If you’re a qualified plan fiduciary you either recently dealt with the Pension Protection Act plan restatement or you’re in the queue to have it done very soon. Plan restatements are generally viewed as a big pain in the patootie by pretty much everyone involved in the process. Providers have to dedicate substantial time and resources assisting their clients with compliance and plan sponsors have to shell out a bunch of dough for something that they didn’t ask for in the first place.
As advisors we find ourselves playing the role of conscience, reminding clients that the provider really has no other choice than to charge for the extra work imposed upon them by the government, all while simultaneously reminding providers they ought to be understanding of the client’s displeasure in having to deal with the “unprovoked” inconvenience.
Restatement is not unlike emissions testing for your car – it may or may not be necessary, but it is mandatory, and often expensive.
Unlike emissions testing, there are some immediate values in restatement. Once you get over the imposition of the plan restatement, it’s worth taking the occasion to reconsider your
current plan design and see if there are any opportunities for enhancement.
So here are a few items to consider implementing in your plan if it doesn’t already employ these provisions:

Roth Option

The Roth 401(k) was first introduced in 2006 and while there was initially a sunset provision, it was quickly eliminated. This is one of those, “Unless you can give me a really good reason not to offer it, offer it” kind of things. Why wouldn’t you give your participants the opportunity to diversify the tax status of their retirement savings?

Automatic Enrollment

Auto enroll is becoming a more-used feature among plans of all sizes and composition because countless studies have shown that it increases savings rates. *WARNING: The devil is in the details so you have to consider all of the factors associated with implementation. Nevertheless, we are creatures of habit and once something is in place we tend to leave it alone which makes auto enroll so potentially powerful. How do you think Uncle Sam has been getting away with the payroll tax all these years?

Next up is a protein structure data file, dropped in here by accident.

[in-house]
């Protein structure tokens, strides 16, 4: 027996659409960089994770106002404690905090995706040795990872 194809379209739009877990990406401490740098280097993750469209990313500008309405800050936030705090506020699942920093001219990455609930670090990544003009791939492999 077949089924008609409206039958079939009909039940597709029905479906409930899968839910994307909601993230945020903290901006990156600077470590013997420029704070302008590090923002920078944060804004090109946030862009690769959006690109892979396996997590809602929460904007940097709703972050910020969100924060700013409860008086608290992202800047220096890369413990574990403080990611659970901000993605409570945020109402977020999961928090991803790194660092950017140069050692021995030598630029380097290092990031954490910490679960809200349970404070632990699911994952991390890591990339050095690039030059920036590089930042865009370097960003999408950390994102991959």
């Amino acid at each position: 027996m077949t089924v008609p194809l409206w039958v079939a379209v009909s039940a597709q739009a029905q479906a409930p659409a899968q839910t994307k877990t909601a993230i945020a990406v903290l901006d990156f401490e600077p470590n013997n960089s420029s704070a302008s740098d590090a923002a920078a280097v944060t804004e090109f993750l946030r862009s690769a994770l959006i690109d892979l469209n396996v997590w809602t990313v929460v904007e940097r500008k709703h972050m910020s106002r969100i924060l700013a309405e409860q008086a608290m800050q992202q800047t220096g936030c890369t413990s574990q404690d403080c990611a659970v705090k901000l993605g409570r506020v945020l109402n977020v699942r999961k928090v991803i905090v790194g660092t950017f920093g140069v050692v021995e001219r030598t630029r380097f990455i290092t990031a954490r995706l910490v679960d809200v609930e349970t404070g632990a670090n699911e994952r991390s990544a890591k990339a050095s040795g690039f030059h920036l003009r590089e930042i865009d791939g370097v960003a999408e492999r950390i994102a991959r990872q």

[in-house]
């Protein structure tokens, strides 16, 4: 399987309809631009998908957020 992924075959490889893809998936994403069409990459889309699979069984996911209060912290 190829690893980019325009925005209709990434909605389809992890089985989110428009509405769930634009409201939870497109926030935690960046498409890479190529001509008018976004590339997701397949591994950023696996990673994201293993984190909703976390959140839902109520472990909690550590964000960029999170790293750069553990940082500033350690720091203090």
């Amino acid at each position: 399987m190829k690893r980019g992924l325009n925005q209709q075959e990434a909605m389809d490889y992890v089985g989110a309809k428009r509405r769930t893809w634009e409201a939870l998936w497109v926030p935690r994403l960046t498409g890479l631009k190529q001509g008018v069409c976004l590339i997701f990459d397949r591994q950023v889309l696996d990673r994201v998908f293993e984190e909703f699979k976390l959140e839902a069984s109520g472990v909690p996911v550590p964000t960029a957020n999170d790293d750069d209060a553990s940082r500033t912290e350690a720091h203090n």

Eligibility/Enrollment Date Acceleration

Some clients have accelerated their eligibility and enrollment provisions in an effort to get their participants engaged in the saving process sooner. It’s important to consider turnover and other factors but if you can afford to give your people an opportunity to start saving sooner, you’re simultaneously giving them an opportunity to retire sooner. Plus, the younger crowd is looking more closely at benefits when choosing an employer and excessively restrictive eligibility provisions can be a strike against you.

In-Plan Roth Conversion

Financial planners like to have as many options available to them when dealing with their clients. (Well, the good ones do anyway!) Why not make this planning tool available to your workforce? If you cannot come up with a good answer to that question it’s worth considering.
By now you’re probably thinking, wait a minute, the title of this blog said, “Five things…” and I only see four. Look closer, my friend: Eligibility/Enrollment are technically two separate items. Gotcha!
Whether your list is four, five or fifty items long, the point is, you should have a list of possibilities for enhancing your plan. Regardless of whether actually you end up making any changes to your plan design, restatement is a great chance to take stock of how your plan is working and make sure that it’s structured in a way that helps you best accomplish the goals of your workforce.

Advisory Services offered through Annex Wealth Management®, LLC. Securities offered through H. Beck, Inc Member FINRA & SIPC. Annex Wealth Management®, LLC and H. Beck, Inc are separate and unrelated companies. This site has been published for residents of: AZ, CA, FL, IL, MN, NC, SC, TN, TX & WI ONLY. By entering you certify you are a resident of one of those states. All information herein has been prepared solely for information purposes, and it is not an offer to buy or sell, or a solicitation of an offer to buy or sell, any security.


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